Car repossession is the most common example of a creditor taking possession of a consumer item purchased on credit. Most people cannot afford to pay cash for expensive items like cars, so they finance the purchase by making a down payment, signing a sales contract and agreeing to make monthly payments towards the loan's principal and interest. In Minnesota, like most states, a creditor can repossess a vehicle when the borrower stops making payments.
The sale of a car is a secured transaction under Minnesota law. It is secured because the car acts as collateral for the loan. The creditor pays the seller in full for the car and the consumer signs a contract with the creditor that grants ownership of the vehicle to the consumer. However, the creditor retains an interest (or lien) on the car. This interest allows the creditor to repossess the car (or collateral) in the event that the consumer violates the contract.
The most common violation is when a consumer defaults on the loan. Default means that the consumer stopps making payments on the loan. The sales contract will usually define what exact behavior constitutes a default. In some cases, default may occur when the consumer misses one single payment or makes a late payment. In Minnesota, unless otherwise agreed to in the contract, once a consumer defaults, the creditor has the right to repossess the vehicle without taking the consumer to court so long as it can do so without breaching the peace. That means a creditor can send a tow truck to take the vehicle from outside the consumer's house so long as the company does it without using violence or the threat of violence.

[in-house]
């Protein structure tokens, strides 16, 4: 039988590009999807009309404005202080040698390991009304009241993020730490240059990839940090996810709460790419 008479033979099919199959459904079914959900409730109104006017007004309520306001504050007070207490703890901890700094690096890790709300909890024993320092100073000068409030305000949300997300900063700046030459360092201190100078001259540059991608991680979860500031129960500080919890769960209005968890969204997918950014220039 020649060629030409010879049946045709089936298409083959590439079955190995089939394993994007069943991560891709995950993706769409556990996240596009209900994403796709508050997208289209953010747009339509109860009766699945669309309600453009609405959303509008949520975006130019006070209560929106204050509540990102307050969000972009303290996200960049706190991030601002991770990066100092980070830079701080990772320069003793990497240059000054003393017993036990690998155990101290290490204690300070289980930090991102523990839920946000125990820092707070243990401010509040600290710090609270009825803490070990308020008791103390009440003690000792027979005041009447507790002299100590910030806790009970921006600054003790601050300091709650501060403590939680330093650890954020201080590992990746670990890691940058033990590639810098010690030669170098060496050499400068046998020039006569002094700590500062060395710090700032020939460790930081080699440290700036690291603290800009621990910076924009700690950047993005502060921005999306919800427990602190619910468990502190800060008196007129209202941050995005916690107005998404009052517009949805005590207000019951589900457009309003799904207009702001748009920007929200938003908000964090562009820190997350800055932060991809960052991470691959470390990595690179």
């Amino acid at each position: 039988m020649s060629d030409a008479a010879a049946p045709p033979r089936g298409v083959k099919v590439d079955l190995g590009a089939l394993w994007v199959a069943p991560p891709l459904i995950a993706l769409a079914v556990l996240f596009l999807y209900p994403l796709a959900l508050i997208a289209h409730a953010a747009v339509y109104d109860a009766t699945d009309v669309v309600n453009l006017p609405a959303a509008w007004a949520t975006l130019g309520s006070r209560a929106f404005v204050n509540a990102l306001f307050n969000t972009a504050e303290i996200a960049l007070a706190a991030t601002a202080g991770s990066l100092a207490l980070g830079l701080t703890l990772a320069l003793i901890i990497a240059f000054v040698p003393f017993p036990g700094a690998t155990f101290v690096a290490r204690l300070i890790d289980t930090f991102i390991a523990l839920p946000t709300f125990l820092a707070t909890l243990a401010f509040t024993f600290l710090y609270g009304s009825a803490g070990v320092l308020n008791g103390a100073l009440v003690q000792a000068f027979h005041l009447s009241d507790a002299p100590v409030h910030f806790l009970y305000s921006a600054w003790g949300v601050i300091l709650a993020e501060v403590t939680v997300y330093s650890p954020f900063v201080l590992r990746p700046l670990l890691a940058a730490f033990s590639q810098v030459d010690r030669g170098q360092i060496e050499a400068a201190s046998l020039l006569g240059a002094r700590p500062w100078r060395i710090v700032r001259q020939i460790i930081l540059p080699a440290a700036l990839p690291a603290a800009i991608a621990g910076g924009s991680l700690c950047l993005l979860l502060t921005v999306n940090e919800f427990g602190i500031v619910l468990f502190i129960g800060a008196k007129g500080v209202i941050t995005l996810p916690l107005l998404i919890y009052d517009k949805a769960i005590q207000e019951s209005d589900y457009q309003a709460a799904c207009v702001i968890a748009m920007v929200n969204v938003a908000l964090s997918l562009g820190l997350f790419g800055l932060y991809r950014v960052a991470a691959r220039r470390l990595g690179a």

A consumer in default can redeem the car at any time before the creditor resells it. To redeem the car, the consumer must immediately meet all of his or her obligations per the contract and pay reasonable expenses that the creditor incurred in towing, storing and arranging to sell the car as well as reasonable attorney's fees. In Minnesota, if the consumer paid 60 percent of the car loan off, then the creditor must resell the car by public or private auction. Under Minnesota repossession law, if the creditor does not resell the vehicle by auction within 90 days after repossessing the car, the consumer may recover some damages from the creditor. When the consumer has not paid 60 percent of the loan, then the creditor can just keep the car as satisfaction for what the consumer owes the creditor. However, the creditor must provide written notice to the consumer who then has 21 days to object in writing. If the consumer fails to object in 21 days, then the creditor can keep the car.
Please contact a qualified attorney licensed to practice in Minnesota to determine how Minnesota repossession laws, which are subject to change, apply to the facts of your situation.
An attorney and founder of ScrofanoLaw, a general practice law firm in Washington, D.C., Joseph Scrofano has been writing on legal issues since 2008. He holds a Juris Doctor from the Washington College of Law, a Bachelor of Arts with special honors from the University of Texas and a master's degree in international affairs from American University's School of International Service.